Tuesday, May 19, 2015

Piku- Review of a film by Shoojit Sarkar

Medical  science has  been talking lately of a second brain in the human body , whose upkeep is perhaps more important for a healthy body and life. Its the meters-long gastrointestinal tract that helps pass the waste post-digestion from inside of a human body. Khuswant Singh,the late journalist cum novelist , had said in an interview (just prior to his death at the ripe old age of 92) last year that the secret to one's long life lies in finding out one's own magic-potion that helps clear out gastro-intestinal tract every morning. For some it's pudina leaves , for others its isabgul  or paraffin but for Khuswant it was his evening quota of two large pegs of scotch whiskey that did the trick.

In the film , Piku,  the father of the protagonist - a retired executive at 70 & a widower living with his
unmarried working daughter - plays the role of one such miserable man who is unable to find his magic potion and thus is forced to go through a tension-filled irascible relationship with his busy working daughter. Alternating between his loneliness and irregular bowel movements , Bhaskor Bannerjee  holds on to his daughter Piku for providing relief to his existence. In the process the otherwise charming daughter is driven to exasperation, frustration borne out of stress where the only topic of conversation between the father and daughter is often only about the color, shape & form of his excreta. It finally takes a third person, the owner of a taxi-stand  who drives them from Delhi to Kolkata , to bring some semblance in their relationship & empathy for the daughter's tribulations in the father.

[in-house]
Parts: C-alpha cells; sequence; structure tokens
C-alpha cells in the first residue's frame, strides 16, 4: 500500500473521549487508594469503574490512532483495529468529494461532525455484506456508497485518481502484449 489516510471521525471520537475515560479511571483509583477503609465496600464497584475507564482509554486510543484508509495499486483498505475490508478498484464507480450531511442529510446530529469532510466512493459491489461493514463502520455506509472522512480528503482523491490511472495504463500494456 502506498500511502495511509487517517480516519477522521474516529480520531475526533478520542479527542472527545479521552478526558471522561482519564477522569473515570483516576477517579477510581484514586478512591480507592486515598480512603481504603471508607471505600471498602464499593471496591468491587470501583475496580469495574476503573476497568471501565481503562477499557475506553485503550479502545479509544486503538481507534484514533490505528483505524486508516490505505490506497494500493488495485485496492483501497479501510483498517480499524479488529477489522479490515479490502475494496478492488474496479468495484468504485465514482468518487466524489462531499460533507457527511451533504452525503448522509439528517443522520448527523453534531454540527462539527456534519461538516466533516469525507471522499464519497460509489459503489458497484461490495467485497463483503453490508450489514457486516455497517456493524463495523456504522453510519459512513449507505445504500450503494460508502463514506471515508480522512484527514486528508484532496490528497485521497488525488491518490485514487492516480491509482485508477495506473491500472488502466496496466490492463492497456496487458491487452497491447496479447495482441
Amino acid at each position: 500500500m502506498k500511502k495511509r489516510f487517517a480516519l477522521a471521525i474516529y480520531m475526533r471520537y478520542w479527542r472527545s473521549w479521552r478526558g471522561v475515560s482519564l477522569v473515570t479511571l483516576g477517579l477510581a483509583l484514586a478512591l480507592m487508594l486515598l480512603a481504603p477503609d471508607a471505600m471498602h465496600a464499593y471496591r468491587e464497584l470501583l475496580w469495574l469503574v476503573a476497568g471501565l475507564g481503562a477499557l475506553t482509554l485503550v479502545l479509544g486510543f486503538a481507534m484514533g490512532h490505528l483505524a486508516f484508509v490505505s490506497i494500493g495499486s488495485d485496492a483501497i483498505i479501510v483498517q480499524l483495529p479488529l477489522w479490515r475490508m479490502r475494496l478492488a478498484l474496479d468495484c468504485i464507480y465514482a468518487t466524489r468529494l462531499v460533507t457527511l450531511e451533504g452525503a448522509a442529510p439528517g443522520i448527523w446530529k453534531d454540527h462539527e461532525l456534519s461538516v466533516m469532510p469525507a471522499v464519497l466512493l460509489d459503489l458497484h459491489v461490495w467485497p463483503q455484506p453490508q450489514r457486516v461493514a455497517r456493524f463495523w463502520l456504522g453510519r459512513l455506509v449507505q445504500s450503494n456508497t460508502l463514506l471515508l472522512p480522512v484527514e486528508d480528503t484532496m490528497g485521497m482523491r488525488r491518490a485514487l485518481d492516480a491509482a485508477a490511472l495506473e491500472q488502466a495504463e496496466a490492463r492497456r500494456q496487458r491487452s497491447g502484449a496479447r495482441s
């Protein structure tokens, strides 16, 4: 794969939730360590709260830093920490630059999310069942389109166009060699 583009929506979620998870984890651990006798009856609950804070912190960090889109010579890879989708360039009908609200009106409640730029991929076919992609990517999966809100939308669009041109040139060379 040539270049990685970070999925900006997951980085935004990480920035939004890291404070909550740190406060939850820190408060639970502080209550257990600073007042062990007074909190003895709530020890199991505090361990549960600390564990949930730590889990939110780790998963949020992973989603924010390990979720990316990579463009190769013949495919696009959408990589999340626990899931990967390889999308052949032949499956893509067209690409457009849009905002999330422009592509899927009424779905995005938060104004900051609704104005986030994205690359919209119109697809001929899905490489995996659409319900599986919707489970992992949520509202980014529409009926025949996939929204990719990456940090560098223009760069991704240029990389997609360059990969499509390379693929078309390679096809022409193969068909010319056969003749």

The intimate scene that was left out
Undoubtedly, the director Shoojit Sarkar ,  covers a difficult topic in this 2 hour plus film and uses humor in the first half of the movie to build the plot, quite ably;  although due to the length of the film  certain situations appear contrived & irrelevant & to some extent boring in the period before the interval. Post-interval , however, the drama takes its own twists and turn as the car occupied by the cantankerous father ( played admirably by the only superstar of  Hindi  movies
Amitabh Bachhan)  and its hapless victims, travels along the National Highway to reach Piku's  ancestral house in Kolkata . Irfaan Khan  in his role of owner-cum-driver Rana Chowdhury, shows his rare theatrical overstatements during his few outbursts while Deepika Padukone  shows her charming histrionic traits in her  wide-eyed silent expressions of a hapless victim looking for the appropriate dose of empathy and understanding from the couldn't-care-less world outside of her family.
Its finally left to the penultimate scene, the death scene,  that lifts the movie from its average-comedy-drama status to an emotional relief, which is  metaphorically equitable to the gastrointestinal-relief relished by a constipated patient.
Anupam's Roy background music is excellent although the songs don't carry his trademark tune and are otherwise nice but not memorable. The cinematography , specially that of  streets & riverbanks of  Kolkata is often like a photo-feature (possibly for the viewing pleasures of non-Kolkata resident) and very ordinary.  Shoojit Sarkar gets plus marks for handling a difficult topic with relative ease although his script appears constipated , though humorous ,  through most of the duration excepting for the referred death scene where it takes on a lyrical dimension. Possibly, had the intimate scenes (see pic) between Rana Chowdhury & Piku not been censored out, the movie could have had a better lift towards greatness.
Overall, the movies is a must watch for viewers who'd like to see powerful actors, including the likes of Raghuvir Yadav & Jisshu Sengupta  jam in an unusual setting.

JAS Rating : 7 out of 10

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